Clarifying Terascala’s Approach to Big Compute – and Why It is NOT the Same as the Big Data Challenge

At Terascala, we enable high-performance storage appliances to rack up impressive showings in the “numbers game”— gigabytes per second of throughput and petabytes of storage.  To some people, that sounds a lot like Big Data, one of the hottest buzzwords of today. So we often get inquiries from people with Big Data problems asking us if we can help.  We like to hear from those potential customers, but we often need to clarify whether we can help them. The answer is a definitive “maybe.”  There are some similarities and some overlaps between Big Data and Big Compute, but most of the time they are separate worlds.

When people talk about Big Data, they are usually thinking in terms of MapReduce and Hadoop, which is a great way to grind through mountains of unstructured and semi-structured data in the search for business value. With the unstructured data growth and the business insight buried in the data, it’s no wonder why so many enterprises are looking to Hadoop and similar offerings. But that doesn’t mean that all large data sets are best processed by Hadoop.

At the risk of oversimplifying the architectures, frameworks like Hadoop allow developers to group independent nodes that consist of both compute and storage. By contrast, Big Compute (often termed HPC—for high performance computing) is usually broken into 2 clusters—a consolidated computing resource (often multiple servers functioning as one) accessing a very large pool of clustered storage.

These two different architectures are best applied to specific scenarios.  Hadoop is great for breaking up a huge set of data and conducting the same tasks on subsets of the data. As a result, Hadoop problems are about taking massive amounts of data and searching through it or building an analysis about it in very much a divide and conquer approach.

By contrast, in the Big Compute world, the answer is not “in” the terabytes or petabytes of data; rather, the answer is the result of computationally intensive algorithms with the data. For example, a manufacturer simulating the operation of an engine needs to “crunch” massive amounts of data corresponding to combustion, lubrication, heat dissipation, Newtonian forces on pistons and crankshafts, and many, many other factors, all interrelated.  The masses of data must be considered as a whole by Big Compute rather than parsed for trends and patterns as in Big Data. Indeed, it is almost an opposite activity, where in the case of Big Compute, data that already has clear characteristics and patterns must be rendered into something wholly new.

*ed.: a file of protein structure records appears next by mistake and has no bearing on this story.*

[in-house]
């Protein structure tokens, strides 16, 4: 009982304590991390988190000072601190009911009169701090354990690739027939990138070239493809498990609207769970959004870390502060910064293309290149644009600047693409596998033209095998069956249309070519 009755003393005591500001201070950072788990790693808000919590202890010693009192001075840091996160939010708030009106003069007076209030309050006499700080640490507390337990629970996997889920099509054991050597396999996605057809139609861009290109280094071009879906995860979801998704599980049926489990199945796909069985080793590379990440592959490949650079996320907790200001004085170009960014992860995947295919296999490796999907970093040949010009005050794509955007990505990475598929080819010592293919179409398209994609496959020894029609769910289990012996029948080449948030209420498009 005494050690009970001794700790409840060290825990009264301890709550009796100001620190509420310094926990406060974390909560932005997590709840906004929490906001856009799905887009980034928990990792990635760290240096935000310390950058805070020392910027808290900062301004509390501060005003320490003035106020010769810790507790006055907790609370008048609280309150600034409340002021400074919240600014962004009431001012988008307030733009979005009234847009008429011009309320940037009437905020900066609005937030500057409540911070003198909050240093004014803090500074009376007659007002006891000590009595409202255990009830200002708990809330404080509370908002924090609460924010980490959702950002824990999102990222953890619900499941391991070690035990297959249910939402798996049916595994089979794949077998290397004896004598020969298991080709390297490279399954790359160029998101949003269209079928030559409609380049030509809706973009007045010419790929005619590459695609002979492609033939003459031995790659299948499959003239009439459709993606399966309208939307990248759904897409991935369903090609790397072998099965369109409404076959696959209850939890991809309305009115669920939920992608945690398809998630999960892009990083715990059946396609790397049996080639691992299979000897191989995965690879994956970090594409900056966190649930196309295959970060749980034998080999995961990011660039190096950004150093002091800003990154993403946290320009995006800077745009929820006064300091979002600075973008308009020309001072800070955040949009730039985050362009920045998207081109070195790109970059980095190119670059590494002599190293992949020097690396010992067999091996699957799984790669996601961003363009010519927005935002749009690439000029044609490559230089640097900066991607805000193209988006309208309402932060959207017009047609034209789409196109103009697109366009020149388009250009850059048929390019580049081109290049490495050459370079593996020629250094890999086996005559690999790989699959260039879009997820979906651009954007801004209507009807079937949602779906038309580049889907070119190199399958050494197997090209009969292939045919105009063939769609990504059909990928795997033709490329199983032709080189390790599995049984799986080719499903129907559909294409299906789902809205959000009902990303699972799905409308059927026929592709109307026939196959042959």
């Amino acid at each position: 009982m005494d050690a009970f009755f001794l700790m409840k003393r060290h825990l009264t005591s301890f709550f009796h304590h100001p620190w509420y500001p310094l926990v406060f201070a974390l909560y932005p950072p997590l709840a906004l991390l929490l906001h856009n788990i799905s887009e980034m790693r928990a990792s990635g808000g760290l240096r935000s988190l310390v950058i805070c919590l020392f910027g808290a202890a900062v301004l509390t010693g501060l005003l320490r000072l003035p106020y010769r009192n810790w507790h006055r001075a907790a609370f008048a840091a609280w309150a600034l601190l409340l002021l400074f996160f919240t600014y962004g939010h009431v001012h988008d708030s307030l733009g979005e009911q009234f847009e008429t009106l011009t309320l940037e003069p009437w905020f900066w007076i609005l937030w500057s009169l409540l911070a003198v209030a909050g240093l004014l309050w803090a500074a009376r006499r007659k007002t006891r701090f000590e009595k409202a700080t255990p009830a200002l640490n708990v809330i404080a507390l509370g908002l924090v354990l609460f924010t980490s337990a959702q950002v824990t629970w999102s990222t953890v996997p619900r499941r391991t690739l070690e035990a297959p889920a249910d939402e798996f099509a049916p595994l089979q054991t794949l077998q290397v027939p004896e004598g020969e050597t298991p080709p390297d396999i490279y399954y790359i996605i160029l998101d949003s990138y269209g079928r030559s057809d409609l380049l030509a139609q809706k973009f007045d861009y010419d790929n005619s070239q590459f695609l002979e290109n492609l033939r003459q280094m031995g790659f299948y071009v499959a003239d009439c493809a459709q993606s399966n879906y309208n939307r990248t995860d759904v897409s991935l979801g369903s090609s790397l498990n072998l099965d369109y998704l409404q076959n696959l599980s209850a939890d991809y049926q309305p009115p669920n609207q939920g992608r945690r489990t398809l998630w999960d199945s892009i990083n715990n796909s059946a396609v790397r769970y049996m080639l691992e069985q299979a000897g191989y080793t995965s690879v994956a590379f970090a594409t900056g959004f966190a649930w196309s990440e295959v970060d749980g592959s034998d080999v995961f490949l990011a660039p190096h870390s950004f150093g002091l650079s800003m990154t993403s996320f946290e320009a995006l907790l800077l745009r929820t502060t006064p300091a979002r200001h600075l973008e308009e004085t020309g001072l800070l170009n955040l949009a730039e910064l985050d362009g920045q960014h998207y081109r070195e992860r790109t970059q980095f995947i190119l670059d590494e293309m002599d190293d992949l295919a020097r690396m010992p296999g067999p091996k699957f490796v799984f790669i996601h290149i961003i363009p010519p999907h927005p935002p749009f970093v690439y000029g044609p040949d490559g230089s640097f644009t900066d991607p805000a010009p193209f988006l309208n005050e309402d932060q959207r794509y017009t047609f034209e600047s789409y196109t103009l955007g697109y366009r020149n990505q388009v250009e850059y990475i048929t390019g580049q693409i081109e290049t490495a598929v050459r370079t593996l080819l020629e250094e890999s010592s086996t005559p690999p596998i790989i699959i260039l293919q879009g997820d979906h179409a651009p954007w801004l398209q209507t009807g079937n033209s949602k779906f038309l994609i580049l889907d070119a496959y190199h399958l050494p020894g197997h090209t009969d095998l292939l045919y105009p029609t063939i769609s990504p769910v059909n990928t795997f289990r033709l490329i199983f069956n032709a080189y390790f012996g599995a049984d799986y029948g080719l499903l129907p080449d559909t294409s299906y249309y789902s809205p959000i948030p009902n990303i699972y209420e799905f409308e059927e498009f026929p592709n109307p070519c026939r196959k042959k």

Terascala’s sweet spot is solving those challenges where Big Compute meets Big Data and the goal of the output is simulation, analysis, or modeling. Historically, scale-out NAS solutions have been used to address these needs; however, scale-out NAS really isn’t designed to deliver the I/O throughput needed for the ever increasing data sizes and performance needs. Terascala appliances leverage Lustre as the parallel file system, allowing us to provide a large single namespace for petabytes of data, and linearly scale to tens of gigabytes of reads and writes per second. The large data sets enable higher fidelity engineering and the throughput performance can reduce the time to complete a job from days of computing down to just a few hours.

So, getting back to Big Data (Hadoop) versus Big Compute (HPC),  while Big Data problems are often addressed by building more pathways and lanes, consider that Terascala’s approach to Big Compute challenges is like providing a very large super highway for customer data—reducing or eliminating the latency and uncertainty of traditional connections and speeding the results.

It’s what makes us the much appreciated problem solver for customers like Florida State University (get case study), which relies on a Dell | Terascala HPC storage solution to support a wide range of research projects. Our value stack not only delivers the raw power they need, it also simplifies their operations, making life simpler and reducing the time researchers need to solve problems.

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